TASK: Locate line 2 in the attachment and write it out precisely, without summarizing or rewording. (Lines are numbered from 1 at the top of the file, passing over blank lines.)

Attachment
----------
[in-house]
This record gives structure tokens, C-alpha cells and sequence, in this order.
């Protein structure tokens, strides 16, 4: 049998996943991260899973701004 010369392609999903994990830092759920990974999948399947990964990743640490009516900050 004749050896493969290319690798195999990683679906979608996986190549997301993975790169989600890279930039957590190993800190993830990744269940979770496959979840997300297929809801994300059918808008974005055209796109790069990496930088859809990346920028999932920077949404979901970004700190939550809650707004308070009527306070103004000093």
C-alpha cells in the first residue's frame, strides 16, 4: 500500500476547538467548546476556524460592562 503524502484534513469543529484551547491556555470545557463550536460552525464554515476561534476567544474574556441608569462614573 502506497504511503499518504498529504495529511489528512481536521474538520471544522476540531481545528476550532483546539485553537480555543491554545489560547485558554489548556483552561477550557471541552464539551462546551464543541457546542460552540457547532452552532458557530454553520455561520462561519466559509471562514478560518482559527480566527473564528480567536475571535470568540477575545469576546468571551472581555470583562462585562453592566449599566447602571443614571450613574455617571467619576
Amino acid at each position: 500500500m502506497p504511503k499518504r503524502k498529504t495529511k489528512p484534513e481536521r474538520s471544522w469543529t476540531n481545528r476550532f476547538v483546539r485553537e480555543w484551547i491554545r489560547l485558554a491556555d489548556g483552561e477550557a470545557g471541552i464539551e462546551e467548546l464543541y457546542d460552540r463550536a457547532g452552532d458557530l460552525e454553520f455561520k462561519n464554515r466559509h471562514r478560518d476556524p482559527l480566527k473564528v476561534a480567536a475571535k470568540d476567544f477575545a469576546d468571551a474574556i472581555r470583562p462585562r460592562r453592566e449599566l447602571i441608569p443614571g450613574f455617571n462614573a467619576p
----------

This record gives structure tokens, C-alpha cells and sequence, in this order.